Stuart Williams
Last updated: 14 February, 2016

Risking rift with US, Turkey confronts Syrian Kurds

After months of tensions, Turkey is taking on Syrian Kurdish fighters inside Syria in a move that risks inflaming tensions with its NATO ally the United States and complicating the search for peace after almost five years of civil war.

On consecutive days this weekend, Turkish forces struck positions of Syrian Kurds with fire from Firtina howitzers deployed on the border, saying the army responded to incoming attacks.

This was the first time Turkey had confirmed striking positions of the Democratic Union Party (PYD) and its People’s Protection Units (YPG) militia inside Syria, although last year the Kurds accused Turkey on at least one occasion.

Turkey accuses the PYD and YPG of being the Syrian branch of the Kurdistan Workers Party (PKK) which has fought an over 30-year insurgency against the Turkish state in search of greater powers and rights for the country’s Kurdish minority.

Ankara fears the groups are seeking to create a Kurdish autonomous region on Turkey’s doorstep in Syria and is now lumping the PYD and YPG together with the regime of President Bashar al-Assad, who Ankara wants ousted, and its Russian allies.

But while the United States regards the PKK as a terror group it does not extend the classification to the PYD and YPG, who have become important allies for Washington as virtually the sole forces able to successfully fight Islamic State (IS) jihadists on the ground in Syria.

“The disagreement between the United States and Turkey regarding PYD-YPG is evident,” said Ozgur Unluhisarcikli, Ankara Office Director of the German Marshall Fund of the United States.

“The United States regards the PYD-YPG as the only local actor in Syria it can partner with against Daesh (IS). Turkey on the other hand regards PYD-YPG not only as an affiliate of the PKK but also a proxy of the Russia-Assad axis.”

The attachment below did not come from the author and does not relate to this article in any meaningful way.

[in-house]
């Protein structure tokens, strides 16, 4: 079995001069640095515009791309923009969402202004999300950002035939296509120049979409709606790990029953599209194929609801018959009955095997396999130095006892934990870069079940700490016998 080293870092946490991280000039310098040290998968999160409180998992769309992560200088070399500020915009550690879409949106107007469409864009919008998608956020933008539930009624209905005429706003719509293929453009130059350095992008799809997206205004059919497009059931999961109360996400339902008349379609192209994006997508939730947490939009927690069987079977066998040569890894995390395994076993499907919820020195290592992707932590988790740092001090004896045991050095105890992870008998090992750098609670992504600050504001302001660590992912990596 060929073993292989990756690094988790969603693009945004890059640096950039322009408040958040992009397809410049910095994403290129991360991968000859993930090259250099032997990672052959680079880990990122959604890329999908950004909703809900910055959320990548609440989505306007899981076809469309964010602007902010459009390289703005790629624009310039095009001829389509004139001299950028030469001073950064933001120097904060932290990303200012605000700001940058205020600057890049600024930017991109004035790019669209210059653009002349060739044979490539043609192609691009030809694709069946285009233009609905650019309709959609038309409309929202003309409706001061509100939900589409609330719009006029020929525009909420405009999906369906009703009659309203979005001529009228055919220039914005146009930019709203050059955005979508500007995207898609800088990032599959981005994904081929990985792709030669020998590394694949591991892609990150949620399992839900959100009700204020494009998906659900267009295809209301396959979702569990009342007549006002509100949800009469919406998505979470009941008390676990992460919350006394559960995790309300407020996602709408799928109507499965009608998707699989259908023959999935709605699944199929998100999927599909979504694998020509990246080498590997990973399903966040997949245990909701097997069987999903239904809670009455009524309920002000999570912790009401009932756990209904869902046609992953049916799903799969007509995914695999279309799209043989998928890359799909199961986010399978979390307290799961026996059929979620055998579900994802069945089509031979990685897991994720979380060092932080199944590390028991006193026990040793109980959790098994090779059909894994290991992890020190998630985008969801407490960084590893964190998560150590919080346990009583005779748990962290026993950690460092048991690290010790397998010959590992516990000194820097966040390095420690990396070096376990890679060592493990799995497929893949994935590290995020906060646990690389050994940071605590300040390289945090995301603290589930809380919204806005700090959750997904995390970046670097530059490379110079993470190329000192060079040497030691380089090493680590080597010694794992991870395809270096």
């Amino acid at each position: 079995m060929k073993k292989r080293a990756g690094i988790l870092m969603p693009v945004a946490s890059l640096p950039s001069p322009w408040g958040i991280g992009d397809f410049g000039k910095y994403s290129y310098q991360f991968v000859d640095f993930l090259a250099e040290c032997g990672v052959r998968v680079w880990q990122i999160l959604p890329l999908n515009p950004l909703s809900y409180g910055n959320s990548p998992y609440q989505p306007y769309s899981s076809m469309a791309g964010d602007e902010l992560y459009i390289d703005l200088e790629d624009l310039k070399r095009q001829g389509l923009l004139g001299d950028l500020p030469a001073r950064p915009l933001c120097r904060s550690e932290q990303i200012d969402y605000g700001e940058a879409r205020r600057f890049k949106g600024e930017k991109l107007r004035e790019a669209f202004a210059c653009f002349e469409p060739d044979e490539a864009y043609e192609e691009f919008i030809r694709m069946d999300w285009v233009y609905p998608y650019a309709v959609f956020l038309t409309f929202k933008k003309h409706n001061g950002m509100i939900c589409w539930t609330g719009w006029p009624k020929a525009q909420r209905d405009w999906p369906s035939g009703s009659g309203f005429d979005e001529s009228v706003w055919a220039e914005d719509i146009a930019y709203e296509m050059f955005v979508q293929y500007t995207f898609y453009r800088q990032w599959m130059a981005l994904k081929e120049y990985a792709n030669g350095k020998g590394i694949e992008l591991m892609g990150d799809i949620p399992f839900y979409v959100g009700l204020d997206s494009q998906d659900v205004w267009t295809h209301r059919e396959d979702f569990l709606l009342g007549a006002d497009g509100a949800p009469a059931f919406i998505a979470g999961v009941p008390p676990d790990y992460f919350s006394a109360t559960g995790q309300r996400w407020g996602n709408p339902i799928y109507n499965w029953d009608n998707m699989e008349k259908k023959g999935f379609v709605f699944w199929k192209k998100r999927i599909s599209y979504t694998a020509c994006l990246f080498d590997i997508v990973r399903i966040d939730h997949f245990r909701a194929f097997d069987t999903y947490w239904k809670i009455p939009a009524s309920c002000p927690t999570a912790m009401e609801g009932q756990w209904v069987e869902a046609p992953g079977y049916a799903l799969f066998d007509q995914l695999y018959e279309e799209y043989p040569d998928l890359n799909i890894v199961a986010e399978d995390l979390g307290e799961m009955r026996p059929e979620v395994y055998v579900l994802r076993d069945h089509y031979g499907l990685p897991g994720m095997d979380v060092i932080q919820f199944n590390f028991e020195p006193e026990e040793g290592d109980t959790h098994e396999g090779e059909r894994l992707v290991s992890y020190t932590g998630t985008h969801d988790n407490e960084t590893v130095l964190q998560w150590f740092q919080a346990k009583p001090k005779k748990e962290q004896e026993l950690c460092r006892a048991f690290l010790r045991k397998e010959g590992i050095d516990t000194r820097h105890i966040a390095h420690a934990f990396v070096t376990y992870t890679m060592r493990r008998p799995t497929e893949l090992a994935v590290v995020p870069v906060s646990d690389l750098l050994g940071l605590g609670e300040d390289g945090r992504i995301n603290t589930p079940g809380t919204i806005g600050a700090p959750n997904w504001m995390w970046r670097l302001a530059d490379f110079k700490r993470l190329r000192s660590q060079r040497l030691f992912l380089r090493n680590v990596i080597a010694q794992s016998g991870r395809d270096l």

‘Increase distrust’

The US State Department rapidly urged Turkey to halt the firing while also urging the Syrian Kurds “not to take advantage of a confused situation by seizing new territory”.

However Turkish officials responded that Turkey would continue to hit the Kurdish fighters in Syria for as long as they were deemed a threat to national security.

“Turkey is not a nation that is going to sit down and watch everything from the sidelines or the stands,” Deputy Prime Minister Yalcin Akdogan told Kanal 7 TV.

Prime Minister Ahmet Davutoglu late Saturday spoke by telephone to US Vice President Joe Biden, telling him the PYD was a “threat” against which “we can take all kind of measures”.

“The Turkish strikes… will increase the distrust and tension between the two allies who still need to work with each other very closely on multiple issues,” said Unluhisarcikli.

Ankara has been alarmed by the recent military success of the PYD and has set the Euphrates River as a “red line” that must be the limit of their westwards advance.

The problem is accentuated by the fact that Turkish forces are again waging a bitter conflict with the PKK inside Turkey after the collapse of a two-and-a-half year ceasefire in June.

‘Different priorities’

In some of his most bitter criticism of the United States, President Recep Tayyip Erdogan last week asked the United States: “Are you together with us, or are you with the PYD and YPG terror groups?”

“Allies don’t tell each other: ‘My enemy’s enemy is my friend’,” he said.

Writing in the Daily Sabah newspaper, Erdogan’s spokesman Ibrahim Kalin accused the Syrian Kurds of working to expand a Kurdish autonomous region in northern Syria “under the cover of fighting Daesh (IS).”

“If it (the United States) is choosing a terror organisation over Turkey, no problem, so be it,” wrote the strongly pro-Erdogan editor-in-chief of the Yeni Safak daily Ibrahim Karagul.

“But we are going to say: ‘The US is waging a war on Turkey’.”

Anti-Erdogan commentator Cengiz Candar said the government’s classification of the PYD as terrorists was irrational, noting the group had not been blamed for a single attack inside Turkey since it was founded in 2003.

“The problem stems from Ankara’s Kurdish phobia which is of a kind that cannot be overcome,” he wrote in the Radikal online daily. “The priorities of Turkey and the United States in Syria are not the same.”